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The murder of George Floyd has sparked a wave of revisionism of the history of american culture which has now reached the music industry, where it has been raised replace the term “urban music” by “black music” .
In an open letter to agents phonographic industry, several executives of large multinationals such as Warner, Universal, Atlantic, Columbia or Sony are asking you to do this change because “the music industry has been used for generations of the rich and varied black culture without acknowledging the racism systematic and structural that it has affected the black community”.
“We have enjoyed the pace and we have ignored the blues”, continues the document, which gives thanks to all who participated in the summer musical June 2, in solidarity with Floyd, but calls for more action. “Your public demonstrations of support in these last few days have been passionate, and we appreciate, but we believe that we must move towards tangible changes , to give real power to that support.”
propose to four other concrete steps : carrying out of workshops anti-racism for the white workers of the industry; creation of an annual fund to financially support organizations and projects of black artists; impulse for the professional growth of black people in businesses and positions of leadership; and the establishment of a body to review the diversity of the companies engaged in the business of music.
This announcement comes only a few days after that the Republic Records , the label of stars like Drake , The Weeknd , Nicki Minaj , Post Malone , Taylor Swift or Ariana Grande , communicate the withdrawal of the label “urban music” and replace it with “black”.
Ariana Grande – ABC
“‘Urban’ is rooted in the historical evolution of the terms that sought to define black music”, says its press release. “As with much of our history, the original connotation of the term urban is not considered negative. However, with time the meaning and the connotations of ‘urban’ have changed and became a generalization of black people in many sectors of the music. industry, including employees and music from black artists. Although this change will not affect and shall not affect structurally to any of our staff, will eliminate the use of this term old-fashioned. No longer use the term because we believe that it is an important step forward, and a word obsolete , that has no place in 2020 onwards.
we Encourage the rest of the music industry to consider doing the same , as it is important to shape the future of how we want you to see, for not adhering to out-dated structures of the past.”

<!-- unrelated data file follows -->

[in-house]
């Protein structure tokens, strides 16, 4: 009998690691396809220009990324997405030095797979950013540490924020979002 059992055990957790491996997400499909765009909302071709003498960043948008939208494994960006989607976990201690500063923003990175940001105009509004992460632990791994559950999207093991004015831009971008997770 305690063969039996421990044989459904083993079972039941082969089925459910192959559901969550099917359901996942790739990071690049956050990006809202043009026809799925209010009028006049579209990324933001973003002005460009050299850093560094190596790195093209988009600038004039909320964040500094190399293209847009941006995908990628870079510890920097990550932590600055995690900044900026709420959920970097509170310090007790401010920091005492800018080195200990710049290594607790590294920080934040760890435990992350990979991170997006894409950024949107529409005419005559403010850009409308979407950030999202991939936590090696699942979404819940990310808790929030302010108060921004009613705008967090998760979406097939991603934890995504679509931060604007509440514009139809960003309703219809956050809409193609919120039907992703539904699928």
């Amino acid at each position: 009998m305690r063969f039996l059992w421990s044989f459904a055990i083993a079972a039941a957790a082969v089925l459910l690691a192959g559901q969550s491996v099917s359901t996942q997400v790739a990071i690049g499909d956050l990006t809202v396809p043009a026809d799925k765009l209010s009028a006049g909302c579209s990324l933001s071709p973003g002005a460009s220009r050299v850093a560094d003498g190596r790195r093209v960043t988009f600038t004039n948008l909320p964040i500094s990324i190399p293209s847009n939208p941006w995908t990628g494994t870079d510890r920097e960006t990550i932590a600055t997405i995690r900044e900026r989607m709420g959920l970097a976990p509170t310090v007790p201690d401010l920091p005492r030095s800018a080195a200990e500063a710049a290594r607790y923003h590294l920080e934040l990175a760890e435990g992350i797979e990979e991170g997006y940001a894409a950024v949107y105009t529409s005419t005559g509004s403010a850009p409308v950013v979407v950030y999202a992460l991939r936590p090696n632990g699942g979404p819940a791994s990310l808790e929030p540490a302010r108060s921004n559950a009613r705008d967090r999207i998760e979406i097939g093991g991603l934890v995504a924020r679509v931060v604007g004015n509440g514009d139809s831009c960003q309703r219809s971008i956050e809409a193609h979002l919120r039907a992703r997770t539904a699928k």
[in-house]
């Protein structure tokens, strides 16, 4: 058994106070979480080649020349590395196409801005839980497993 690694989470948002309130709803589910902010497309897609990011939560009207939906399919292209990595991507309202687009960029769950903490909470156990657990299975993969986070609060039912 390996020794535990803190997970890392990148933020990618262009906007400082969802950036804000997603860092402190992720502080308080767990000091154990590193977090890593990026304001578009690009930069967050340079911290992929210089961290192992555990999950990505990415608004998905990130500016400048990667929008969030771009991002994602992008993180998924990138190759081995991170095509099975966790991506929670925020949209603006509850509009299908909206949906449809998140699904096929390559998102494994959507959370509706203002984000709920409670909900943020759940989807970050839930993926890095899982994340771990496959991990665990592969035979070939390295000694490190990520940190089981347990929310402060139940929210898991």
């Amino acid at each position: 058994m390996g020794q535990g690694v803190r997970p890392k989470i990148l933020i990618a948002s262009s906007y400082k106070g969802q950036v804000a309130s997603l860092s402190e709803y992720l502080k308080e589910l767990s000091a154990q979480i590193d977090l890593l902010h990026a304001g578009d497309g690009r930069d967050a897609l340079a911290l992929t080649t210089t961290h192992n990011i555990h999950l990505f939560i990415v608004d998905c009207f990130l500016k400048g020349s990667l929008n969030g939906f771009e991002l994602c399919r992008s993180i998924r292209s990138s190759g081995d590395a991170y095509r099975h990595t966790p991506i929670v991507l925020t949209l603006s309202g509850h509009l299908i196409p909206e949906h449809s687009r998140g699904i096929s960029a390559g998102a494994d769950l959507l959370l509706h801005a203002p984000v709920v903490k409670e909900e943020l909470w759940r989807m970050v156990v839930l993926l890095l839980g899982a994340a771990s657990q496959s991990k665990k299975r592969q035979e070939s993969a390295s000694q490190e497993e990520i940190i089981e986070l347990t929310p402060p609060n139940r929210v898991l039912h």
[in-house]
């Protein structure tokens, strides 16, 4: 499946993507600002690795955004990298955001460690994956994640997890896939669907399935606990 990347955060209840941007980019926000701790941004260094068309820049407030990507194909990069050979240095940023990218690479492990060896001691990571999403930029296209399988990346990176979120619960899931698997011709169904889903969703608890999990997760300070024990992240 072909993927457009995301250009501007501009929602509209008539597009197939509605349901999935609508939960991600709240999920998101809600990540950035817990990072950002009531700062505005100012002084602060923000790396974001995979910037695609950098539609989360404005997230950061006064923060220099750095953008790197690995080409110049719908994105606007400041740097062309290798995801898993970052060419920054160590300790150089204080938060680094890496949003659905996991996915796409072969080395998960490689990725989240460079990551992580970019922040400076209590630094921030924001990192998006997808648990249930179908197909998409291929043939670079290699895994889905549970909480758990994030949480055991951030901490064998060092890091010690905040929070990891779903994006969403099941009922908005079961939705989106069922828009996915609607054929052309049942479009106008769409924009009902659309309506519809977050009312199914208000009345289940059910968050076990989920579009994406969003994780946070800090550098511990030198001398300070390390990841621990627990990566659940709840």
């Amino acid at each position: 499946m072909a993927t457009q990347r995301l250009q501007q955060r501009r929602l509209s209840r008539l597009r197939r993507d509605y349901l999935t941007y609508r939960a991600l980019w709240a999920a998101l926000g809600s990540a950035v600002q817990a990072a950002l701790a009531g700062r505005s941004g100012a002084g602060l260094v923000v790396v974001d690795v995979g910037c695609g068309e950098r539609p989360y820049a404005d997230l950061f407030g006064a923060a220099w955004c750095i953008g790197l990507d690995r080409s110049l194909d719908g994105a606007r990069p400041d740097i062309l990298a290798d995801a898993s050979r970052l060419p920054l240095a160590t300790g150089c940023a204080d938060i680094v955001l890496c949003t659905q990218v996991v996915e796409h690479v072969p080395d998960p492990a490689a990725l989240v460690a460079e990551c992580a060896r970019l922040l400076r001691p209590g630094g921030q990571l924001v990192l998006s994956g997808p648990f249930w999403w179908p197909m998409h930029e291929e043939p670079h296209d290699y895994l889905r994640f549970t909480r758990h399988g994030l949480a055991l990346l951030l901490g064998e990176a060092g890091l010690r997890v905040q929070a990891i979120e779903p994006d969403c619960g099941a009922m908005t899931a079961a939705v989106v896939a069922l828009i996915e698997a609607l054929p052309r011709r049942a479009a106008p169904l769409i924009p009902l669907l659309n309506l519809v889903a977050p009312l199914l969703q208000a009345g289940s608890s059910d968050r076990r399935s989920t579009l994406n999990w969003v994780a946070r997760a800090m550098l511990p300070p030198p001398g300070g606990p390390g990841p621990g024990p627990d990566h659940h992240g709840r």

The first company that followed the example of Republic Records has been the most influential agency of management Los Angeles, Milk & Honey , but now it seems that it could cause an avalanche of adhesions after this joint statement of major multinationals.
the problem of terminology
The sociologist Elijah Anderson has talked of “urban music” long ago, ensuring that it is a notion based on the “icon of ghetto, which is where I live black people , symbolizing a very concrete part of the city marked by poverty, crime, drugs and violence”. With the help of the representation of this idea in the media and in popular culture, says Anderson, “the ghetto has achieved an iconic status, being a representation very stereotypical charged of prejudice and discrimination”.
The rapper Tyler, The Creator was one of the first famous artists who raised the issue. At the recent Grammy awards, held a few months ago, he asked with some irony if you include the category of “urban” in these awards was a “politically correct way of referring to the n-word” (the word nigger, derogatory term to refer to black people). He however does not advocate the change to “black music”, but simply “pop”.
Tyler, The Creator – ABC
The term dates back to the mid-1970s, when the DJ radio black New York, Frankie Crocker coined the phrase “urban contemporary” to define his style as a dj. For his part, the label “black music” has been around since the beginning of the TWENTIETH century to refer to all of the music created by black people. Throughout the decades, this expression has had connotations that could be considered racist since no one speaks of “white music”, but since the emergence of hip-hop in the mid-seventies, it acquired a meaning more empowering and less discriminatory.
The issue is that the definition of “black music”, as a substitute for “urban”, is highly ambiguous . What happens with all the artists of other races who sing rap, trap, R&B or reggaeton, it is almost always classified under that umbrella terminology? What Lincharán to Rosalia if he says he does black music? Do they not have roots in african-american ninety percent of popular music (white and black) today? The debate semantic is open, and promises strong emotions in the immediate future.